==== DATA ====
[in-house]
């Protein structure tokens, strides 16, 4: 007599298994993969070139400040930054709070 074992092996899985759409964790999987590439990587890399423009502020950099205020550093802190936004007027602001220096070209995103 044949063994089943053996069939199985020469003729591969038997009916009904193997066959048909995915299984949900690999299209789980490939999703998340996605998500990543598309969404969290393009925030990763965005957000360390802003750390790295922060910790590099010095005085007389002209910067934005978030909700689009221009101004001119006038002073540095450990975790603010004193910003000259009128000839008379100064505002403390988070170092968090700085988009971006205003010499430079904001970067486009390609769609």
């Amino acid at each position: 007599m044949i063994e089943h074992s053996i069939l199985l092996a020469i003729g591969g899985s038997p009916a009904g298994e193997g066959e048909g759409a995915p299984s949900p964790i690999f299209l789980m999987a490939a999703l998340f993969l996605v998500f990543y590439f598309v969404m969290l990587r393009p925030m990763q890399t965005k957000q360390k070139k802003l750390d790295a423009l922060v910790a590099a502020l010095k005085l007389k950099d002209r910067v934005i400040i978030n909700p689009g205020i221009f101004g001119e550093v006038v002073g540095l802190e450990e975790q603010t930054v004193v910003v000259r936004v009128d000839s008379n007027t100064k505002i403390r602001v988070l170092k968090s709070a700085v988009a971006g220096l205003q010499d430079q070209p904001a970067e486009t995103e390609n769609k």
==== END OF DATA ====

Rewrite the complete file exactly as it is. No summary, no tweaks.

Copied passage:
[in-house]
């Protein structure tokens, strides 16, 4: 007599298994993969070139400040930054709070 074992092996899985759409964790999987590439990587890399423009502020950099205020550093802190936004007027602001220096070209995103 044949063994089943053996069939199985020469003729591969038997009916009904193997066959048909995915299984949900690999299209789980490939999703998340996605998500990543598309969404969290393009925030990763965005957000360390802003750390790295922060910790590099010095005085007389002209910067934005978030909700689009221009101004001119006038002073540095450990975790603010004193910003000259009128000839008379100064505002403390988070170092968090700085988009971006205003010499430079904001970067486009390609769609």
């Amino acid at each position: 007599m044949i063994e089943h074992s053996i069939l199985l092996a020469i003729g591969g899985s038997p009916a009904g298994e193997g066959e048909g759409a995915p299984s949900p964790i690999f299209l789980m999987a490939a999703l998340f993969l996605v998500f990543y590439f598309v969404m969290l990587r393009p925030m990763q890399t965005k957000q360390k070139k802003l750390d790295a423009l922060v910790a590099a502020l010095k005085l007389k950099d002209r910067v934005i400040i978030n909700p689009g205020i221009f101004g001119e550093v006038v002073g540095l802190e450990e975790q603010t930054v004193v910003v000259r936004v009128d000839s008379n007027t100064k505002i403390r602001v988070l170092k968090s709070a700085v988009a971006g220096l205003q010499d430079q070209p904001a970067e486009t995103e390609n769609k």